Later, I will learn that the mural has been rendered in granite to better withstand the Michiana elements. The artist, Millard Sheets, used 140 different colors. In a terrific little video clip on the university’s Web site, Notre Dame architecture professor John W. Stamper explains that Sheets visited 16 foreign countries and 11 different states to find the granites he needed. Says Stamper, The theme of the mural, Christ the Teacher, was based upon a biblical passage from the first chapter of John. After sketching out the figure of Christ, Sheets drew in a cross (one of the last things you notice about the mural), then sketched in a kind of who’s-who of Christianity. After the classical scholars and Old Testament prophets, he moved upward on the mural, to the Byzantine, the medieval, the Renaissance.

It’s like a kaleidoscope of personalities making up the history of Christianity, and pre-Christianity as well, adds Father Hesburgh, who gets in the best line of the clip. We knew that if we didn’t do something with this building, he explains, when asked why the library needed a mural in the first place, it could be mistaken for a grain elevator.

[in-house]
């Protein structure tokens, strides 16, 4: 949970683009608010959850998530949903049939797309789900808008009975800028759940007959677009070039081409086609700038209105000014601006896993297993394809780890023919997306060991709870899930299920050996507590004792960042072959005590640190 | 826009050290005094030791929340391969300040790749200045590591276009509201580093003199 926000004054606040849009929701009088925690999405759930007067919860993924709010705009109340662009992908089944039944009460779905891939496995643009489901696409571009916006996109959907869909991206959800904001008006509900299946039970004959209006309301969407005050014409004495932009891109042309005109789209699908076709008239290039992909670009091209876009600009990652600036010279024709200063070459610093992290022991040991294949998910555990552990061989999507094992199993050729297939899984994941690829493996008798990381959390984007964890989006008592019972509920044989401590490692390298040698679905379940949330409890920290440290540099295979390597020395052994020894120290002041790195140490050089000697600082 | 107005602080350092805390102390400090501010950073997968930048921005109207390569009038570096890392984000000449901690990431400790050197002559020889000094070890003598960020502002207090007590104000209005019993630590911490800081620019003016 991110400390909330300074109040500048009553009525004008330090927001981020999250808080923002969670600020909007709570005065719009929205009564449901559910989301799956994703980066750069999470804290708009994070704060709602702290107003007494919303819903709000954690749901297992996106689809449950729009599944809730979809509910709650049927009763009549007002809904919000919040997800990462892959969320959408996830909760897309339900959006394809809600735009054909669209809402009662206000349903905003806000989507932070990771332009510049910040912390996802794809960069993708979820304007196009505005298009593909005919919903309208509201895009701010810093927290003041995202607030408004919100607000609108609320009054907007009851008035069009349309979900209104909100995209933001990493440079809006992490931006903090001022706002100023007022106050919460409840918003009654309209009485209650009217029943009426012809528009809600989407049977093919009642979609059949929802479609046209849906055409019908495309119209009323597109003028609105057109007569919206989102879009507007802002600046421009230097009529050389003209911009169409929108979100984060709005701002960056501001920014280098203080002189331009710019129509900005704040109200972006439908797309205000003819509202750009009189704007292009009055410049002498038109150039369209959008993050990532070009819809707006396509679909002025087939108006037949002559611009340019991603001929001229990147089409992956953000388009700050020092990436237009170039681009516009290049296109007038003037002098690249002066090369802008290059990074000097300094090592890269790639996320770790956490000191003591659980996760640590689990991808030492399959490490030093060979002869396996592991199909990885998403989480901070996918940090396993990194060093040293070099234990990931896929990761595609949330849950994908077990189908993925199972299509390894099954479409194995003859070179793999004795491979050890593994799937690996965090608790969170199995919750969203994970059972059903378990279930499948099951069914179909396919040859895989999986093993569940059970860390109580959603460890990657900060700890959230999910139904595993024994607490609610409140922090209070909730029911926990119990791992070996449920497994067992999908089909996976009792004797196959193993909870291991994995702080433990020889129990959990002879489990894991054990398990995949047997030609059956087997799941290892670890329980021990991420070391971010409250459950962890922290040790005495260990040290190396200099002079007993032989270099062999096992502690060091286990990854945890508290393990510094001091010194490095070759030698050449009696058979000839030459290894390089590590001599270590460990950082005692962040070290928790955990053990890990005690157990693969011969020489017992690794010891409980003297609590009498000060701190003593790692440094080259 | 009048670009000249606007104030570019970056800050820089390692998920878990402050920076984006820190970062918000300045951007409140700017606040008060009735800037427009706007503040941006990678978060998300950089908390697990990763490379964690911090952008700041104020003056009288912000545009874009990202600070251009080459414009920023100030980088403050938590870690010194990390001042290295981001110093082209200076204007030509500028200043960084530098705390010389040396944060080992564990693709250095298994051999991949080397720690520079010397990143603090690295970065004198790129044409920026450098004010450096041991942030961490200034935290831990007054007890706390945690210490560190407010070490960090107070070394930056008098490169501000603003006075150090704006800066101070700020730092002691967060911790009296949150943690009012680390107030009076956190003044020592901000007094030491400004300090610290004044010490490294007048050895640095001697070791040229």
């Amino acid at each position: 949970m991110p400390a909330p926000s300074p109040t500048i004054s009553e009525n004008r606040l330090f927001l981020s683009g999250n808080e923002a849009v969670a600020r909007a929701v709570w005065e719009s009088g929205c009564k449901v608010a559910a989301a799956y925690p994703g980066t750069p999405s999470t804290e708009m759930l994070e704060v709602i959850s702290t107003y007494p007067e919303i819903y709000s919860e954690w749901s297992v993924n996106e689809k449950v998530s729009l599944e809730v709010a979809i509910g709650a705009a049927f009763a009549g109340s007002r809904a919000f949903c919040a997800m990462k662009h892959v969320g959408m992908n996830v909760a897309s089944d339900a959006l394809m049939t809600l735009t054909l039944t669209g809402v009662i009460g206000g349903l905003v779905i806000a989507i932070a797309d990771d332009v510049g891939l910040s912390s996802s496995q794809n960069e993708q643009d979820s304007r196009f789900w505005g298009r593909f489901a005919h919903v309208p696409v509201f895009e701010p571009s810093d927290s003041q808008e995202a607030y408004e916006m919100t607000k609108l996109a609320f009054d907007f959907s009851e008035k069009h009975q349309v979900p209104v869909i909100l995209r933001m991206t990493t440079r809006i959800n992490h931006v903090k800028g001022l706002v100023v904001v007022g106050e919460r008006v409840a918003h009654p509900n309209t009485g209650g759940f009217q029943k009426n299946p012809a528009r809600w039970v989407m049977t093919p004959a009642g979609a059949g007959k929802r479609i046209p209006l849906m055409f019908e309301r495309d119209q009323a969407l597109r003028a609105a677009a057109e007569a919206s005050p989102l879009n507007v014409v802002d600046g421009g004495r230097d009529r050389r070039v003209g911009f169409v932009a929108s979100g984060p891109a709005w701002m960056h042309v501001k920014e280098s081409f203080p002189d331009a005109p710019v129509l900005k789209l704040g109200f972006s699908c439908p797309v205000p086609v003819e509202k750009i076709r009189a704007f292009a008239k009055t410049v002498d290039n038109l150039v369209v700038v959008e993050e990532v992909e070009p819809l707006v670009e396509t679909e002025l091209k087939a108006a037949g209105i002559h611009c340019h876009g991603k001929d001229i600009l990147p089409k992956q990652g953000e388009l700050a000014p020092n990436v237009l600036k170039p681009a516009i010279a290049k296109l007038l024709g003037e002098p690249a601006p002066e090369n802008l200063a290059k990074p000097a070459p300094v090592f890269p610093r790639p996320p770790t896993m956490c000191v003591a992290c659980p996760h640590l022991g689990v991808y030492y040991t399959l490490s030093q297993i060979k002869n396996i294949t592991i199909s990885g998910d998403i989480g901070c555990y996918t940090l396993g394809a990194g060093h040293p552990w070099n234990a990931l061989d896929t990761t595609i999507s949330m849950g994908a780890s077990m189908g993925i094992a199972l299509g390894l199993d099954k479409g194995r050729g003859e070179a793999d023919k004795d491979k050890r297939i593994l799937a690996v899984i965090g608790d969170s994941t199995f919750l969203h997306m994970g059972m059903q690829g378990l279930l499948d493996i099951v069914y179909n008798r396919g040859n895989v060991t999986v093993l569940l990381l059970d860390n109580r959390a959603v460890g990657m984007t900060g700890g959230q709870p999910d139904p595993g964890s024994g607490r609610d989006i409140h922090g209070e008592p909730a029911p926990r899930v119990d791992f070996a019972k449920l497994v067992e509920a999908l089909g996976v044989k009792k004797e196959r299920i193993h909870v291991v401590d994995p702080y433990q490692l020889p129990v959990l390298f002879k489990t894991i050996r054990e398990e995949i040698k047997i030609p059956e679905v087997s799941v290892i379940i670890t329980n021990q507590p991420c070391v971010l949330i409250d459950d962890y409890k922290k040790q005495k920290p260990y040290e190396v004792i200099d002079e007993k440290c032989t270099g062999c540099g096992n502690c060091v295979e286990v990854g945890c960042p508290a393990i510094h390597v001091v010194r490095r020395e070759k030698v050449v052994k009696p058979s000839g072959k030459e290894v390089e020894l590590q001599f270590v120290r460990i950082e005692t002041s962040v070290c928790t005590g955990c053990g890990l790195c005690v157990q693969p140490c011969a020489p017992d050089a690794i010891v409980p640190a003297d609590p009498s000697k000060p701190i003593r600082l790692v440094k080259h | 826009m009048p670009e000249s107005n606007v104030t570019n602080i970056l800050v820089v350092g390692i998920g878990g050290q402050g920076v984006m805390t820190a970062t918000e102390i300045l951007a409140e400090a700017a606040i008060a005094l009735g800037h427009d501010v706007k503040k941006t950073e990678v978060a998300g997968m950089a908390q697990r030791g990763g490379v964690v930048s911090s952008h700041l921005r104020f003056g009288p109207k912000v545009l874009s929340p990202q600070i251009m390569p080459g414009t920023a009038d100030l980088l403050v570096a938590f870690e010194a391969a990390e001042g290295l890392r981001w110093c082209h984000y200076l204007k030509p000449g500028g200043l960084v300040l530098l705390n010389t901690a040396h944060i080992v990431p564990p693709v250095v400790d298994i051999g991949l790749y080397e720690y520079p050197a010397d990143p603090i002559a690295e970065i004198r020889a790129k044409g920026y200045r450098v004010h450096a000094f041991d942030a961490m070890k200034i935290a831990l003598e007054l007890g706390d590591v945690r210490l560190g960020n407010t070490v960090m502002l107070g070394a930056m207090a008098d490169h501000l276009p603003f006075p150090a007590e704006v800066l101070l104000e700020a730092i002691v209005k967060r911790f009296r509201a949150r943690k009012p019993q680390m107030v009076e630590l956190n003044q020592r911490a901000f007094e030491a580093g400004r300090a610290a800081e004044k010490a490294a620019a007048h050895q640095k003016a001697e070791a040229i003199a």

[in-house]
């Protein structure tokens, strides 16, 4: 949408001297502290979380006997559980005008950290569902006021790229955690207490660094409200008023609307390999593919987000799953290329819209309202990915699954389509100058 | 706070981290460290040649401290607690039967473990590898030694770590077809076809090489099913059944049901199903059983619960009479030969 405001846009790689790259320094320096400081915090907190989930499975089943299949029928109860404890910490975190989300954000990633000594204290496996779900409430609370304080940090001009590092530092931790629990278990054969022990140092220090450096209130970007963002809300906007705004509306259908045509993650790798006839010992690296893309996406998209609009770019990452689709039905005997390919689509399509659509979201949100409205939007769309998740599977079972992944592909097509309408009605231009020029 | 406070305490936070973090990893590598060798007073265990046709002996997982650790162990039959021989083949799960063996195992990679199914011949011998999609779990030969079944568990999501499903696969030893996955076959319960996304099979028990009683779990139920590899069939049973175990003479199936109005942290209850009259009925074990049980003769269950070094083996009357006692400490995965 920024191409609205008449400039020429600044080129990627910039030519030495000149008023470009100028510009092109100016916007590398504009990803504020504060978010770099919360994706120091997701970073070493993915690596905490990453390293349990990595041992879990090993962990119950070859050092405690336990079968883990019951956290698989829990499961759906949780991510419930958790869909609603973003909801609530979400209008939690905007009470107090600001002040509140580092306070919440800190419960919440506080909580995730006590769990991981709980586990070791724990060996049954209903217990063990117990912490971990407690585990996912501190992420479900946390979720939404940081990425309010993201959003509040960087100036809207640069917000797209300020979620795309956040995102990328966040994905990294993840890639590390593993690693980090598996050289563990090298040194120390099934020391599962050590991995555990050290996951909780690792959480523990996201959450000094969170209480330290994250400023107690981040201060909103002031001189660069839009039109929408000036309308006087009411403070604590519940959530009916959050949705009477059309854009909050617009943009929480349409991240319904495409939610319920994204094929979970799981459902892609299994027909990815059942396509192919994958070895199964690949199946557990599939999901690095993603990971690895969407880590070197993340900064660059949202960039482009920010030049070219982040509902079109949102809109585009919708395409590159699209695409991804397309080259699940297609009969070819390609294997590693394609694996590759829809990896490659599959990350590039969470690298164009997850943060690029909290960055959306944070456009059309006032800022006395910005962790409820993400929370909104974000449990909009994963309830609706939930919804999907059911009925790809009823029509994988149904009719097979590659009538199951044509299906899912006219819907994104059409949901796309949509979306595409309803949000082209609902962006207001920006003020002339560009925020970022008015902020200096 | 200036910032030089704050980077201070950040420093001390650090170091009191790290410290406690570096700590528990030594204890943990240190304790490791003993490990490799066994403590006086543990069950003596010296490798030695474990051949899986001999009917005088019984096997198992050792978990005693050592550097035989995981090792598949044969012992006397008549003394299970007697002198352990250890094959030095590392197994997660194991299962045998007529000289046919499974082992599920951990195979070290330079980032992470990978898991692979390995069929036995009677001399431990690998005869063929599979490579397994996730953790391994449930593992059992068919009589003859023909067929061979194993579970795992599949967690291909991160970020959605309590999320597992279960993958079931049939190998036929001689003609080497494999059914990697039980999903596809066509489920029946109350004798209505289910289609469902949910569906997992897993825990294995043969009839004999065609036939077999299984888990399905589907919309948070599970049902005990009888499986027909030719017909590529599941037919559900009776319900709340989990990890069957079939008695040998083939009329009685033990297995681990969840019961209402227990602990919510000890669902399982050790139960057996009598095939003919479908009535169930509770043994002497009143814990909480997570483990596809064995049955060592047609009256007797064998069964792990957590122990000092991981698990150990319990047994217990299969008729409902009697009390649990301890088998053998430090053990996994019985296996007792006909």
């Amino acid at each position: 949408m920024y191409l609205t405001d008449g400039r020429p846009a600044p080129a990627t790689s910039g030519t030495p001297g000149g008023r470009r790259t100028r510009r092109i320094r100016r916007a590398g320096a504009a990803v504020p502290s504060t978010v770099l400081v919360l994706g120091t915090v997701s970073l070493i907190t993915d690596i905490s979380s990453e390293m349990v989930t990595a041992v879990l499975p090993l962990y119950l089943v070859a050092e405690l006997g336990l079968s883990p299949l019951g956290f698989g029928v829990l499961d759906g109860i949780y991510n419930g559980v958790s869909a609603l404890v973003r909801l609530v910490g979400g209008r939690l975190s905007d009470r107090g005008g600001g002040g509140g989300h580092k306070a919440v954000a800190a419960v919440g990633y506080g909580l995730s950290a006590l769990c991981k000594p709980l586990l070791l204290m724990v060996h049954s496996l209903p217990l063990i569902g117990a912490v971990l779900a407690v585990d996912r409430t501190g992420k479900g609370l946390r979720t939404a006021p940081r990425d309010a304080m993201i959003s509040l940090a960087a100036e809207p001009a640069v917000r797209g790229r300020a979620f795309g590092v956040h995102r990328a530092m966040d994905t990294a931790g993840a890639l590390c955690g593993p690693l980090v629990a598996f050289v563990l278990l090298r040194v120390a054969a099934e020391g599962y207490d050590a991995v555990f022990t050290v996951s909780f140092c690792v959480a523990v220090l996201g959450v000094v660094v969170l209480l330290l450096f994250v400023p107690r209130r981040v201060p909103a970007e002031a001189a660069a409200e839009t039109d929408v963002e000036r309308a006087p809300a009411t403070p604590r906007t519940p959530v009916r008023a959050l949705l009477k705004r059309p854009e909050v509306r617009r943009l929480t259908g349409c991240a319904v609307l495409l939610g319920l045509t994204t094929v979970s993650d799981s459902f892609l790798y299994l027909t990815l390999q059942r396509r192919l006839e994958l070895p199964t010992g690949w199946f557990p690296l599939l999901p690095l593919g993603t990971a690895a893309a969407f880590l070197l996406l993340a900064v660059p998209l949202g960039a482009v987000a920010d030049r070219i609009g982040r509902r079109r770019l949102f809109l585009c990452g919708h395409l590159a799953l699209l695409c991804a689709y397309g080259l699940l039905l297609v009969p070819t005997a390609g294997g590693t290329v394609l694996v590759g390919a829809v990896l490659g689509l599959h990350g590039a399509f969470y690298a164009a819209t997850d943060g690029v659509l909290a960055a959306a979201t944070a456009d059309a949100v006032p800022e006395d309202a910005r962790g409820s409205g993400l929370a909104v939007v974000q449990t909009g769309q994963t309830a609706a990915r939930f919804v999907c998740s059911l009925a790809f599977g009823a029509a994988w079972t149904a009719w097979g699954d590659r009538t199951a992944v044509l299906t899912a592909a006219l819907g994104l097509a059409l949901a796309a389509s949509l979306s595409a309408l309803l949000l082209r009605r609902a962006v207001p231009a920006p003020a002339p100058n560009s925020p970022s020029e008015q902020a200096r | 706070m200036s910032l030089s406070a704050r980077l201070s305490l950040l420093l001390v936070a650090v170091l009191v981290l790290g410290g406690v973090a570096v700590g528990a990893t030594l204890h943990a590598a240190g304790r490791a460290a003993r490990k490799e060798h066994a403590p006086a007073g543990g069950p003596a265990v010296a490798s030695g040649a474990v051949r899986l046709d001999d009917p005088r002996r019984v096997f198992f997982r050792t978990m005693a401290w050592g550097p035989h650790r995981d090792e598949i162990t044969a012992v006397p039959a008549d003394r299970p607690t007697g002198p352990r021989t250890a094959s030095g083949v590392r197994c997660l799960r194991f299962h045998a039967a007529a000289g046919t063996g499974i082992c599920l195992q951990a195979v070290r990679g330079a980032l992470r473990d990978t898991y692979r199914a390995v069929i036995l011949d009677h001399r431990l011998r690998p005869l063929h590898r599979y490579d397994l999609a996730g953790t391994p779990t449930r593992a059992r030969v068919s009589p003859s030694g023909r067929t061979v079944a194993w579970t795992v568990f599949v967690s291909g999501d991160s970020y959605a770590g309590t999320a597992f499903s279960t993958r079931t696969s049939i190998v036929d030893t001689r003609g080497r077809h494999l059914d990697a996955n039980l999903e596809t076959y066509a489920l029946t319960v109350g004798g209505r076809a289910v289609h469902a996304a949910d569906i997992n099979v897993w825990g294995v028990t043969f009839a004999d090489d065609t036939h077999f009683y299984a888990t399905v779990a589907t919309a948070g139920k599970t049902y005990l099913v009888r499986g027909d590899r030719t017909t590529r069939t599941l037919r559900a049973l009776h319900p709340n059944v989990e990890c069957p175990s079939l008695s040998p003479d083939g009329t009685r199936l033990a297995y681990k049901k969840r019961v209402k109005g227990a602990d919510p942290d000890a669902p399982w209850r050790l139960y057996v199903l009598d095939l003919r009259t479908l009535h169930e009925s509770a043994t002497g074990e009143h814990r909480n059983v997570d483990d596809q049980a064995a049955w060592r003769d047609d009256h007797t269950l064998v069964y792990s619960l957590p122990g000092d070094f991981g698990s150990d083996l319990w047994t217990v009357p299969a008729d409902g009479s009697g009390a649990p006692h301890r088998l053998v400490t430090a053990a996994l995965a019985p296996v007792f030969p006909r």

WALKING BACK TO the car I smile at a guy roughly my age—a dad playing Wiffle ball with his three sun-kissed daughters. They look to be around 14, 12, and 10. The youngest is at bat, rifling her old man’s underhanded pitches past his head, despite the fact that she is confined to a wheelchair.

Covering the Tour de France for SI, I’ve stayed several times in Lourdes, in southwest France, always reminding myself not to stare at the cripples and infirm with whom I am sharing the town. This once-sleepy Pyrennean village was transformed into a mecca for Catholic pilgrims in the years after 1858, when a peasant girl named Bernadette Soubirous witnessed a series of apparitions: a white-clothed woman, radiant beyond description, who identified herself as the Immaculate Conception. I wasn’t surprised to learn that the Grotto at Notre Dame was patterned after Bernadette’s Grotto at the caves of Massabielle.

The sidewalks of Lourdes teem with the halt and the lame, the stooped and wheelchair-bound. From all over